The Law of the Colorado River: Conflict and Collaboration
The mighty Colorado River is a source of life flowing through seven Western U.S. states and Mexico, providing water to nearly 40 million people; it’s the backbone of agriculture, tourism, recreation, irrigation, and hydropower industries in the West. The river basin has a complex history of governance at the State, Federal, and local level known as the “Law of the River.” Famously over-allocated at the time of signing, the Colorado River Compact of 1922 is the cornerstone of the Law of the River and dictates the management of the river’s flows between Upper Basin and Lower Basin states.
How do water managers take on an already over-allocated river with growing stressors such as drought, climate change and an ever-growing population? What will happen if water levels continue to drop in Lake Powell and Lake Mead? What is a “compact call” and what will it mean for Western states, as well as Eagle County as a headwaters community?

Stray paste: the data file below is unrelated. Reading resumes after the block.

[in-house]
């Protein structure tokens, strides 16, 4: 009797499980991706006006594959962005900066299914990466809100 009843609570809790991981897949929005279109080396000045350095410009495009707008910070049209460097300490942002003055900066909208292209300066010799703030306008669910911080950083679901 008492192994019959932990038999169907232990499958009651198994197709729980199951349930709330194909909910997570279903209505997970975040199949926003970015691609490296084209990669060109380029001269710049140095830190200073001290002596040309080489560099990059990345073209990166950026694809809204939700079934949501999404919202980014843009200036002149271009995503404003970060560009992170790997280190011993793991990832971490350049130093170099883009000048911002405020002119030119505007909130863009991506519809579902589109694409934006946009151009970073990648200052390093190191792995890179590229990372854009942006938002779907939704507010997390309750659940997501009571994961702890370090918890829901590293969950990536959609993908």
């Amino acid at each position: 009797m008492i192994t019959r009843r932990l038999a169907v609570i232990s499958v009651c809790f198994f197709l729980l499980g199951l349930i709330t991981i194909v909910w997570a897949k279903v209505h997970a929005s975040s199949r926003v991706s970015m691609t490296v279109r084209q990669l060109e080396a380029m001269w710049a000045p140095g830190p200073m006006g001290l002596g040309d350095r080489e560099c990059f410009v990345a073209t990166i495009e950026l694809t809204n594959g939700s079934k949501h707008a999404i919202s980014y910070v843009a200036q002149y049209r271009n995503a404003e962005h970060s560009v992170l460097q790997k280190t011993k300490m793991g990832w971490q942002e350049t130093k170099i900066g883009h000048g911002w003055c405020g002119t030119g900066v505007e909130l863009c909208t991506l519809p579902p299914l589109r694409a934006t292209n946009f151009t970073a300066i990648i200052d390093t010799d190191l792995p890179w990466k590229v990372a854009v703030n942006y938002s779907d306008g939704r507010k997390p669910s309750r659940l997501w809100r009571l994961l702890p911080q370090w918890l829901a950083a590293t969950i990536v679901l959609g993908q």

Join John McClow, Anne Castle, Pat Mulroy and Eric Kuhn and learn from these experts intimately involved in the management of the Colorado River Upper and Lower basins for answers to these questions as well as the innovative strategies being implemented to combat the growing threats to the river such as the Drought Contingency Plan, System Conservation Pilot Program, Minute 319 & 323 and more.
This program is presented in partnership with the Eagle River Watershed Council.
Eagle River Watershed Council
Senior Fellow for Climate Adaptation
UNLV’s Brookings Mountain West
Upper Gunnison River Water Conservancy District
Former General Manager
Colorado River District
University of Colorado